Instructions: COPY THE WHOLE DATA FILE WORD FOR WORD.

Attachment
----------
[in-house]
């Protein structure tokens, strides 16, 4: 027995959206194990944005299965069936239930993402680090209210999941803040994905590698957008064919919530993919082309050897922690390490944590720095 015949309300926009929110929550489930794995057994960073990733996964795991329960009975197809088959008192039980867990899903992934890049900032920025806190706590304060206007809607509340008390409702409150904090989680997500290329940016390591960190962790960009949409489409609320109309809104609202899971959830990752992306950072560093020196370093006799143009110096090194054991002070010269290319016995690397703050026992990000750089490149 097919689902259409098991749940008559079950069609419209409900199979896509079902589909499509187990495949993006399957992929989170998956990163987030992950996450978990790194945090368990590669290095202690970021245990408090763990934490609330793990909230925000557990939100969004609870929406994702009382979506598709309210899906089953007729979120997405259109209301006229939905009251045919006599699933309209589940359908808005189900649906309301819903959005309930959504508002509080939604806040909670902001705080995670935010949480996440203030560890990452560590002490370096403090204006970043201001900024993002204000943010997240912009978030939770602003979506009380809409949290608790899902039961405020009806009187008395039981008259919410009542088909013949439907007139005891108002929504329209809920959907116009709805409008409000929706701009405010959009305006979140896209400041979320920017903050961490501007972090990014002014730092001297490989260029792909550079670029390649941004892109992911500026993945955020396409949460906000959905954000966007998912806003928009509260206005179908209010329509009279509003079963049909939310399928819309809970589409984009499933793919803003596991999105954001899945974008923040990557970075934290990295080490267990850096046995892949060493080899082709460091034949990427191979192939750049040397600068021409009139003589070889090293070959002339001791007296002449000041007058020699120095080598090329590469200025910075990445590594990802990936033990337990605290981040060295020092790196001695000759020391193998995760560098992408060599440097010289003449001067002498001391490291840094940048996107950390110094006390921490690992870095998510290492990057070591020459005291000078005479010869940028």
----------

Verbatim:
[in-house]
């Protein structure tokens, strides 16, 4: 027995959206194990944005299965069936239930993402680090209210999941803040994905590698957008064919919530993919082309050897922690390490944590720095 015949309300926009929110929550489930794995057994960073990733996964795991329960009975197809088959008192039980867990899903992934890049900032920025806190706590304060206007809607509340008390409702409150904090989680997500290329940016390591960190962790960009949409489409609320109309809104609202899971959830990752992306950072560093020196370093006799143009110096090194054991002070010269290319016995690397703050026992990000750089490149 097919689902259409098991749940008559079950069609419209409900199979896509079902589909499509187990495949993006399957992929989170998956990163987030992950996450978990790194945090368990590669290095202690970021245990408090763990934490609330793990909230925000557990939100969004609870929406994702009382979506598709309210899906089953007729979120997405259109209301006229939905009251045919006599699933309209589940359908808005189900649906309301819903959005309930959504508002509080939604806040909670902001705080995670935010949480996440203030560890990452560590002490370096403090204006970043201001900024993002204000943010997240912009978030939770602003979506009380809409949290608790899902039961405020009806009187008395039981008259919410009542088909013949439907007139005891108002929504329209809920959907116009709805409008409000929706701009405010959009305006979140896209400041979320920017903050961490501007972090990014002014730092001297490989260029792909550079670029390649941004892109992911500026993945955020396409949460906000959905954000966007998912806003928009509260206005179908209010329509009279509003079963049909939310399928819309809970589409984009499933793919803003596991999105954001899945974008923040990557970075934290990295080490267990850096046995892949060493080899082709460091034949990427191979192939750049040397600068021409009139003589070889090293070959002339001791007296002449000041007058020699120095080598090329590469200025910075990445590594990802990936033990337990605290981040060295020092790196001695000759020391193998995760560098992408060599440097010289003449001067002498001391490291840094940048996107950390110094006390921490690992870095998510290492990057070591020459005291000078005479010869940028």